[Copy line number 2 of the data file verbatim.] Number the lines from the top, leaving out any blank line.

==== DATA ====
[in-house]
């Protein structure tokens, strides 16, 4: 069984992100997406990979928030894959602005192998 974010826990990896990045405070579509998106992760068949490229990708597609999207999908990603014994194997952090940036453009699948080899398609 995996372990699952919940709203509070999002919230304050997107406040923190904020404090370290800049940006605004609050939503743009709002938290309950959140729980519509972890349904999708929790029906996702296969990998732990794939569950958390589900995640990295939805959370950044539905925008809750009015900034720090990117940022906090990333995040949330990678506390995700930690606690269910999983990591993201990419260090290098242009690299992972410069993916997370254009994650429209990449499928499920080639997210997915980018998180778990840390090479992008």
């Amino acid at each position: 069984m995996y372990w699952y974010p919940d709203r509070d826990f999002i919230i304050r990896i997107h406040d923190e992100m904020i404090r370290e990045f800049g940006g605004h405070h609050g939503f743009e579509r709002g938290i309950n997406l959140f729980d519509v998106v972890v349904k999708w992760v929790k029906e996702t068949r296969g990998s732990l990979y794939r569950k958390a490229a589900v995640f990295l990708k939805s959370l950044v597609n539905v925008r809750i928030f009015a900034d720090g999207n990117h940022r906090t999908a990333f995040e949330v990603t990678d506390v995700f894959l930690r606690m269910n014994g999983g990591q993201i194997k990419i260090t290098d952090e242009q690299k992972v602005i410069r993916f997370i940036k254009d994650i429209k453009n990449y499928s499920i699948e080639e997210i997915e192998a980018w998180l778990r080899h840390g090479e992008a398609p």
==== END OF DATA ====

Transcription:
């Protein structure tokens, strides 16, 4: 069984992100997406990979928030894959602005192998 974010826990990896990045405070579509998106992760068949490229990708597609999207999908990603014994194997952090940036453009699948080899398609 995996372990699952919940709203509070999002919230304050997107406040923190904020404090370290800049940006605004609050939503743009709002938290309950959140729980519509972890349904999708929790029906996702296969990998732990794939569950958390589900995640990295939805959370950044539905925008809750009015900034720090990117940022906090990333995040949330990678506390995700930690606690269910999983990591993201990419260090290098242009690299992972410069993916997370254009994650429209990449499928499920080639997210997915980018998180778990840390090479992008």